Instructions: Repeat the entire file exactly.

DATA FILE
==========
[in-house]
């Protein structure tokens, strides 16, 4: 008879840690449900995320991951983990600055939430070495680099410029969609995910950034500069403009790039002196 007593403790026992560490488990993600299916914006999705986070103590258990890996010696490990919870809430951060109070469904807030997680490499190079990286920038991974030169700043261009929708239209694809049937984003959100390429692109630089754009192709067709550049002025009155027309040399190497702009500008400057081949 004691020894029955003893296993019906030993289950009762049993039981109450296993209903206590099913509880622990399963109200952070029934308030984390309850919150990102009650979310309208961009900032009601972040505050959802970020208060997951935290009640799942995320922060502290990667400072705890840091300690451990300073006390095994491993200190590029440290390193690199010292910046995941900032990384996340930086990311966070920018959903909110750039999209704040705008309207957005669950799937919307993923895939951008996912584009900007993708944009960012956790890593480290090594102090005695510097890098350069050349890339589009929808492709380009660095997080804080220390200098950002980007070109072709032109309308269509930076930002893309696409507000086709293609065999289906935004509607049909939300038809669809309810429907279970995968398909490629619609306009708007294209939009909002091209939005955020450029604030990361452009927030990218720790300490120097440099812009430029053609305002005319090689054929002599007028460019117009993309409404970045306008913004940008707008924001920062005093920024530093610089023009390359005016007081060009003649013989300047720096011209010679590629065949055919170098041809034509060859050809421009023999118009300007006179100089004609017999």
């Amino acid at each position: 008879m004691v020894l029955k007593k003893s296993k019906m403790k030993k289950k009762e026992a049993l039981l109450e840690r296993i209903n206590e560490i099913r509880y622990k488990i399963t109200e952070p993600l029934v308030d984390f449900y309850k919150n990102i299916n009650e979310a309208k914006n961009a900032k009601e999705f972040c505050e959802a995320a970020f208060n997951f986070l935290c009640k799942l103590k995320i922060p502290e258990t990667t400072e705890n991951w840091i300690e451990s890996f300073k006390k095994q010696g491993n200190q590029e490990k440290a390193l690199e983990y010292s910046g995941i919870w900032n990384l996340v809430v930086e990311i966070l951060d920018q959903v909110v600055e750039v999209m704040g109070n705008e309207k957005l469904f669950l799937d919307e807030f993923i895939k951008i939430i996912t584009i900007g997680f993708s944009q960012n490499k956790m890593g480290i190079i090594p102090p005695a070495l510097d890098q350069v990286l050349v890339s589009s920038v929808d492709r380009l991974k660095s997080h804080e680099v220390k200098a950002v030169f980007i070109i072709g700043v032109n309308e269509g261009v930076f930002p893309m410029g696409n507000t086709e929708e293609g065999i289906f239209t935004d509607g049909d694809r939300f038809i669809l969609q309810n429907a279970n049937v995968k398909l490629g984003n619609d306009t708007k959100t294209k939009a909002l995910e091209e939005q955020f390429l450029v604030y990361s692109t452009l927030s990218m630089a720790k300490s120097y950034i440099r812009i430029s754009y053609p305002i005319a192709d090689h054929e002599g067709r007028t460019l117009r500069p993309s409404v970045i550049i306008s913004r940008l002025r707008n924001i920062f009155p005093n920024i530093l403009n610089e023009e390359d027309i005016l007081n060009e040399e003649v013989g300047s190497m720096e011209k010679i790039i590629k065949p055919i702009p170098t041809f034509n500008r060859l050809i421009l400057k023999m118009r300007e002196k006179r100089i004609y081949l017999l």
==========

[in-house]
């Protein structure tokens, strides 16, 4: 008879840690449900995320991951983990600055939430070495680099410029969609995910950034500069403009790039002196 007593403790026992560490488990993600299916914006999705986070103590258990890996010696490990919870809430951060109070469904807030997680490499190079990286920038991974030169700043261009929708239209694809049937984003959100390429692109630089754009192709067709550049002025009155027309040399190497702009500008400057081949 004691020894029955003893296993019906030993289950009762049993039981109450296993209903206590099913509880622990399963109200952070029934308030984390309850919150990102009650979310309208961009900032009601972040505050959802970020208060997951935290009640799942995320922060502290990667400072705890840091300690451990300073006390095994491993200190590029440290390193690199010292910046995941900032990384996340930086990311966070920018959903909110750039999209704040705008309207957005669950799937919307993923895939951008996912584009900007993708944009960012956790890593480290090594102090005695510097890098350069050349890339589009929808492709380009660095997080804080220390200098950002980007070109072709032109309308269509930076930002893309696409507000086709293609065999289906935004509607049909939300038809669809309810429907279970995968398909490629619609306009708007294209939009909002091209939005955020450029604030990361452009927030990218720790300490120097440099812009430029053609305002005319090689054929002599007028460019117009993309409404970045306008913004940008707008924001920062005093920024530093610089023009390359005016007081060009003649013989300047720096011209010679590629065949055919170098041809034509060859050809421009023999118009300007006179100089004609017999």
């Amino acid at each position: 008879m004691v020894l029955k007593k003893s296993k019906m403790k030993k289950k009762e026992a049993l039981l109450e840690r296993i209903n206590e560490i099913r509880y622990k488990i399963t109200e952070p993600l029934v308030d984390f449900y309850k919150n990102i299916n009650e979310a309208k914006n961009a900032k009601e999705f972040c505050e959802a995320a970020f208060n997951f986070l935290c009640k799942l103590k995320i922060p502290e258990t990667t400072e705890n991951w840091i300690e451990s890996f300073k006390k095994q010696g491993n200190q590029e490990k440290a390193l690199e983990y010292s910046g995941i919870w900032n990384l996340v809430v930086e990311i966070l951060d920018q959903v909110v600055e750039v999209m704040g109070n705008e309207k957005l469904f669950l799937d919307e807030f993923i895939k951008i939430i996912t584009i900007g997680f993708s944009q960012n490499k956790m890593g480290i190079i090594p102090p005695a070495l510097d890098q350069v990286l050349v890339s589009s920038v929808d492709r380009l991974k660095s997080h804080e680099v220390k200098a950002v030169f980007i070109i072709g700043v032109n309308e269509g261009v930076f930002p893309m410029g696409n507000t086709e929708e293609g065999i289906f239209t935004d509607g049909d694809r939300f038809i669809l969609q309810n429907a279970n049937v995968k398909l490629g984003n619609d306009t708007k959100t294209k939009a909002l995910e091209e939005q955020f390429l450029v604030y990361s692109t452009l927030s990218m630089a720790k300490s120097y950034i440099r812009i430029s754009y053609p305002i005319a192709d090689h054929e002599g067709r007028t460019l117009r500069p993309s409404v970045i550049i306008s913004r940008l002025r707008n924001i920062f009155p005093n920024i530093l403009n610089e023009e390359d027309i005016l007081n060009e040399e003649v013989g300047s190497m720096e011209k010679i790039i590629k065949p055919i702009p170098t041809f034509n500008r060859l050809i421009l400057k023999m118009r300007e002196k006179r100089i004609y081949l017999l």